For those who insist that this situation is normal, it is true that Labour’s self-perception as the conscientious party of British politics always causes difficulties in foreign policy. Unlike domestic politics, which is all about moral and political judgements to do with the allocation of resources, foreign policy necessarily involves a myriad other considerations where morality offers no easy guide, from security to order, deterrence and even pure national interest. In a sense, the disordered world of international relations lends itself to the tragic mind of the conservative, while the ordered life of the nation state is the natural home of the progressive. At home, you can grow the economy and share out the proceeds; in foreign policy you cannot grow territory without someone losing out.
This — for what it’s worth — is as true for Blairite progressives as it is for the anti-colonial Left. Both want foreign policies based on notions of an overarching morality. For the former, this means liberal interventionism; for the latter, peaceful non-interventionism. It is no coincidence that both continue to regard the other as reprehensible. I have been struck by the continued vehemence of opinion over Ed Miliband’s decision in 2013, for example, to vote against airstrikes on Syria to deter the further use of chemical weapons. This has become a totemic moment for the Labour Right that Starmer must not in any way echo, much as Tony Blair’s decision to join the US-led invasion of Iraq in 2003 has become totemic for the Labour Left. To both sides, these two decisions were moral failings more than ones of judgement.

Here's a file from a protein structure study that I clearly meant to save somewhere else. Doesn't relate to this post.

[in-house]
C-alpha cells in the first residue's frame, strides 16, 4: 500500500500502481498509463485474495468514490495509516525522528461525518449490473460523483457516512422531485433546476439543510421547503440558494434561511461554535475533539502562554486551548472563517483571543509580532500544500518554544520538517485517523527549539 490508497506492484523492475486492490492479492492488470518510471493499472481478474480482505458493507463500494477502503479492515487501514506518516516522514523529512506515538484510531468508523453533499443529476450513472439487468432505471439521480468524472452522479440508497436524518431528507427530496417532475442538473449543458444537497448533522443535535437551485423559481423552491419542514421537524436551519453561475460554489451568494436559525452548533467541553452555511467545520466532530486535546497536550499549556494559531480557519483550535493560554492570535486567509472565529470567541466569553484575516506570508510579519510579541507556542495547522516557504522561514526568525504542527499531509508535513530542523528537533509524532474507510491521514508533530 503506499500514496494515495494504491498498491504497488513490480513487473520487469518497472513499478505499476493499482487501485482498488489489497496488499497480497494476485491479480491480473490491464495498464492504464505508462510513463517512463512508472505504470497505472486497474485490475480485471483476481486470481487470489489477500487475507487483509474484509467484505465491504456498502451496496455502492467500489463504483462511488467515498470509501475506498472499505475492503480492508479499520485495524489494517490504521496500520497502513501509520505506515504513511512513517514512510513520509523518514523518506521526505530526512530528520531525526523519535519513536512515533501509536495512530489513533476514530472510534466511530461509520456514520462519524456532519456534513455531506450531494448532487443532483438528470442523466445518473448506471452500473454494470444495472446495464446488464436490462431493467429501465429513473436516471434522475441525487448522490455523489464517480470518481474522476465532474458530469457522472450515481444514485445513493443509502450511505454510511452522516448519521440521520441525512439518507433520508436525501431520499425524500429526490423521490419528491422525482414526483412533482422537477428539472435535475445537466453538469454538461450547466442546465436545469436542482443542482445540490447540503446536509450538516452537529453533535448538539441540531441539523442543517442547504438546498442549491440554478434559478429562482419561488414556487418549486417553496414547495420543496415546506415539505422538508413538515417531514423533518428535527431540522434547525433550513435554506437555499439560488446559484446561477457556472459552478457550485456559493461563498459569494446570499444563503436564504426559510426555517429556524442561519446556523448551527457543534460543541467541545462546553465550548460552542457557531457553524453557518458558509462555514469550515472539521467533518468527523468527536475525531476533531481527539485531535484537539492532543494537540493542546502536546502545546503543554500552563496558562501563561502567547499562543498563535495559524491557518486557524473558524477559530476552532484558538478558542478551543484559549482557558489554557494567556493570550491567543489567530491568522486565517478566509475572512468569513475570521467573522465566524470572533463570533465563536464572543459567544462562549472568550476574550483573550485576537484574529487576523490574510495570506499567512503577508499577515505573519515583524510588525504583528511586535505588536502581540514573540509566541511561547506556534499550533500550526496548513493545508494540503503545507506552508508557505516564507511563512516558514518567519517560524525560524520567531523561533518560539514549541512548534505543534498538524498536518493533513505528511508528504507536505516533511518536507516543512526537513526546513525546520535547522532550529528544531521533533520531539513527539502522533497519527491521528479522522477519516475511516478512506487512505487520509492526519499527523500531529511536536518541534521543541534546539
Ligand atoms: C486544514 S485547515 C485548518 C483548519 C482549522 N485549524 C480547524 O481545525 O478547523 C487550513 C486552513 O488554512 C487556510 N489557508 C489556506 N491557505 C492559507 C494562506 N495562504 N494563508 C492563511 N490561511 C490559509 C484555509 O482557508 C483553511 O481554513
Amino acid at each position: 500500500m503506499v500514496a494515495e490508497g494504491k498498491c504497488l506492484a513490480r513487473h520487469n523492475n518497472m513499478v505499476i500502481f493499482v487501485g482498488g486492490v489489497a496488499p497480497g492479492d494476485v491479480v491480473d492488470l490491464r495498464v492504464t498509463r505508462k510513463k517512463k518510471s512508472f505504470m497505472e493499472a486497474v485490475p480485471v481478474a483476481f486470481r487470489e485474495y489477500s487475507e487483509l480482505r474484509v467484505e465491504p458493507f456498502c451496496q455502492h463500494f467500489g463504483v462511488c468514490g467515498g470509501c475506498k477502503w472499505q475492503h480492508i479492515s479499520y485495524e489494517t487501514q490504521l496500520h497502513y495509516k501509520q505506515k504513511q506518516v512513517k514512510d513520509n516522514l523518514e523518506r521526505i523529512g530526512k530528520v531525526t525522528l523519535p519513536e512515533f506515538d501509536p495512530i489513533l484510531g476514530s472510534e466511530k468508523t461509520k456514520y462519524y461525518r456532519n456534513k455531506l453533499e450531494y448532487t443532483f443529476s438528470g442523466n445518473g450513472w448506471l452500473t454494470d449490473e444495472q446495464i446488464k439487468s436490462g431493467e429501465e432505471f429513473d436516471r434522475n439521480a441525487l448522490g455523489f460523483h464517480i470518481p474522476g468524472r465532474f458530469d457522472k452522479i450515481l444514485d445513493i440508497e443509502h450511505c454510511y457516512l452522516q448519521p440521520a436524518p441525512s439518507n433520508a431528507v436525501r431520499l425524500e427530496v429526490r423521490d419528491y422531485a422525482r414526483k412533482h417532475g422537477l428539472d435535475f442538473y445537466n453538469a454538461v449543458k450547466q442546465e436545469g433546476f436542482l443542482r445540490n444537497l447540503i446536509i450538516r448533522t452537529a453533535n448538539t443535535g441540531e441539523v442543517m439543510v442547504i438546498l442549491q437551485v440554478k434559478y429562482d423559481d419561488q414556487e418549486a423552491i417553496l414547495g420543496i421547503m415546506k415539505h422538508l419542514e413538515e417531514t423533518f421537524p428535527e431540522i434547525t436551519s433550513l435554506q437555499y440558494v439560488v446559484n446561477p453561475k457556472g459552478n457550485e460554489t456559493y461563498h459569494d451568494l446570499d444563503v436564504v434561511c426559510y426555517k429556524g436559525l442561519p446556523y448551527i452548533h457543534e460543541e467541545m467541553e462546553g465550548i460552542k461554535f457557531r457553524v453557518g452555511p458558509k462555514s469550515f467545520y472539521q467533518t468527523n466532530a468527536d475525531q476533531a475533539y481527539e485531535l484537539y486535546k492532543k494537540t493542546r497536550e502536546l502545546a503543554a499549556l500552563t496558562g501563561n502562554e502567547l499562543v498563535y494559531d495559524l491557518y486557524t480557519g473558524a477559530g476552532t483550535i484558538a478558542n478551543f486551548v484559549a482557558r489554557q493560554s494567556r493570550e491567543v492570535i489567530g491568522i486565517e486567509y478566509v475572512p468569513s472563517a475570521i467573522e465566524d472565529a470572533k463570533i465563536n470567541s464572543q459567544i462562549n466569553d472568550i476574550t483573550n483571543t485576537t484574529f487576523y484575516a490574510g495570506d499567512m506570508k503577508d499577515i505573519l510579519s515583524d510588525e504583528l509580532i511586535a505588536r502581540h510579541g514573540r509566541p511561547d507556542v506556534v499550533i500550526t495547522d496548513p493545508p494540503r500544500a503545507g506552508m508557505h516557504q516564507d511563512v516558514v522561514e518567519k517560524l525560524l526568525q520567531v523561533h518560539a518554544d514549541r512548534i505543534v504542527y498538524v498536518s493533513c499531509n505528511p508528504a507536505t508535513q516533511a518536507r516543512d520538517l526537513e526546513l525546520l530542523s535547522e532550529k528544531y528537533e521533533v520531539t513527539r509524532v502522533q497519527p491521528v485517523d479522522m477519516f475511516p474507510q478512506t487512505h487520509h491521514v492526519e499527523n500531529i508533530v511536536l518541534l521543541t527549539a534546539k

The most instructive illustration of the problems Starmer faces, however, is not from 2003 or 2013, but 2006 and Israel’s war with Hezbollah. This is an event Tony Blair describes in his memoir, A Journey, as being more damaging to him than anything since Iraq, revealing “how far I had swung from the mainstream of conventional Western media wisdom and from my own people”.